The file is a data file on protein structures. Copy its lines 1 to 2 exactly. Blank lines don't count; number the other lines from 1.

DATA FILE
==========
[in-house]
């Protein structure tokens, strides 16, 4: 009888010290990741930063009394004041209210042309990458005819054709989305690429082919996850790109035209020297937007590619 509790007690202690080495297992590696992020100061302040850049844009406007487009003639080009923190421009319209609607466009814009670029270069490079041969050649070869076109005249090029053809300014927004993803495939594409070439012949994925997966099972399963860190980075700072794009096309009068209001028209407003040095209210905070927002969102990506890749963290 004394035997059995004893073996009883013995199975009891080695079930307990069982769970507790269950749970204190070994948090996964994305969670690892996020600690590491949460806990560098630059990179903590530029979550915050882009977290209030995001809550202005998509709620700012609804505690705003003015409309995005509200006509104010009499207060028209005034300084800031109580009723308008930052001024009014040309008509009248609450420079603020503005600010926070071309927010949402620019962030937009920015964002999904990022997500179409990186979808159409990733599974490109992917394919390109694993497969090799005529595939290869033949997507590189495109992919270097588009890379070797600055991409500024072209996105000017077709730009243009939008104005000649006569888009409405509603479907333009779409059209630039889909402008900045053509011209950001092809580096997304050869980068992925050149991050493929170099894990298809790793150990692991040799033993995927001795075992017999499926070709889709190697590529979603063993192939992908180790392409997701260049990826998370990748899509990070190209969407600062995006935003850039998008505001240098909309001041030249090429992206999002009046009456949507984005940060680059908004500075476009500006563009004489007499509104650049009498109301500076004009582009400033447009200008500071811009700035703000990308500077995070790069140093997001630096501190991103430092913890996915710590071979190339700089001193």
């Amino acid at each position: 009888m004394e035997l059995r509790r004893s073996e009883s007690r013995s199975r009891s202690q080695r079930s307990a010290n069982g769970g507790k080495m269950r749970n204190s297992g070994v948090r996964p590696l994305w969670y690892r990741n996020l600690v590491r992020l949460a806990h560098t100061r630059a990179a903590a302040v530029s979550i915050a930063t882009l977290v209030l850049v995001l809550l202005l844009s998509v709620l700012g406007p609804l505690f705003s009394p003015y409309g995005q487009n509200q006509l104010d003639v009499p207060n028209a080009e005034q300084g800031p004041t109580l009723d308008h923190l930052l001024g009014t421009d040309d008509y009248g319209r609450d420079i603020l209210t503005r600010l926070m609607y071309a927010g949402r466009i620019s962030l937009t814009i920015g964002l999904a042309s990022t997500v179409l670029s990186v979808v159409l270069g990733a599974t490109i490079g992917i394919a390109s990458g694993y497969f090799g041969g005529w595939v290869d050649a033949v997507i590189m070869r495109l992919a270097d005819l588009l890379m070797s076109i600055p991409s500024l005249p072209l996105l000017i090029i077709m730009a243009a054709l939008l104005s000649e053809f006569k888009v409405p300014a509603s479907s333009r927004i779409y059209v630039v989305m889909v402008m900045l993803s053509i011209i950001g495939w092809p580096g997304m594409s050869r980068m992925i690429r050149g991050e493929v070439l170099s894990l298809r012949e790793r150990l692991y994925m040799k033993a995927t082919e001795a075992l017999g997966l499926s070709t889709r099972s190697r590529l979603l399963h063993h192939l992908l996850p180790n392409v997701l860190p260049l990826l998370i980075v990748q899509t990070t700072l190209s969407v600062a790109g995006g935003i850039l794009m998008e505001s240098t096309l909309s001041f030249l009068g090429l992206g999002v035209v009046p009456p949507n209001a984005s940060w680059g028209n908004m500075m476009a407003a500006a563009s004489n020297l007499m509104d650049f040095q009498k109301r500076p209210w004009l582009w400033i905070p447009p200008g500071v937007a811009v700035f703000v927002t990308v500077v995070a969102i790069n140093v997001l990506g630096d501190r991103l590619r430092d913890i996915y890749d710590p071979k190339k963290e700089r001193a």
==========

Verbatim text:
[in-house]
């Protein structure tokens, strides 16, 4: 009888010290990741930063009394004041209210042309990458005819054709989305690429082919996850790109035209020297937007590619 509790007690202690080495297992590696992020100061302040850049844009406007487009003639080009923190421009319209609607466009814009670029270069490079041969050649070869076109005249090029053809300014927004993803495939594409070439012949994925997966099972399963860190980075700072794009096309009068209001028209407003040095209210905070927002969102990506890749963290 004394035997059995004893073996009883013995199975009891080695079930307990069982769970507790269950749970204190070994948090996964994305969670690892996020600690590491949460806990560098630059990179903590530029979550915050882009977290209030995001809550202005998509709620700012609804505690705003003015409309995005509200006509104010009499207060028209005034300084800031109580009723308008930052001024009014040309008509009248609450420079603020503005600010926070071309927010949402620019962030937009920015964002999904990022997500179409990186979808159409990733599974490109992917394919390109694993497969090799005529595939290869033949997507590189495109992919270097588009890379070797600055991409500024072209996105000017077709730009243009939008104005000649006569888009409405509603479907333009779409059209630039889909402008900045053509011209950001092809580096997304050869980068992925050149991050493929170099894990298809790793150990692991040799033993995927001795075992017999499926070709889709190697590529979603063993192939992908180790392409997701260049990826998370990748899509990070190209969407600062995006935003850039998008505001240098909309001041030249090429992206999002009046009456949507984005940060680059908004500075476009500006563009004489007499509104650049009498109301500076004009582009400033447009200008500071811009700035703000990308500077995070790069140093997001630096501190991103430092913890996915710590071979190339700089001193």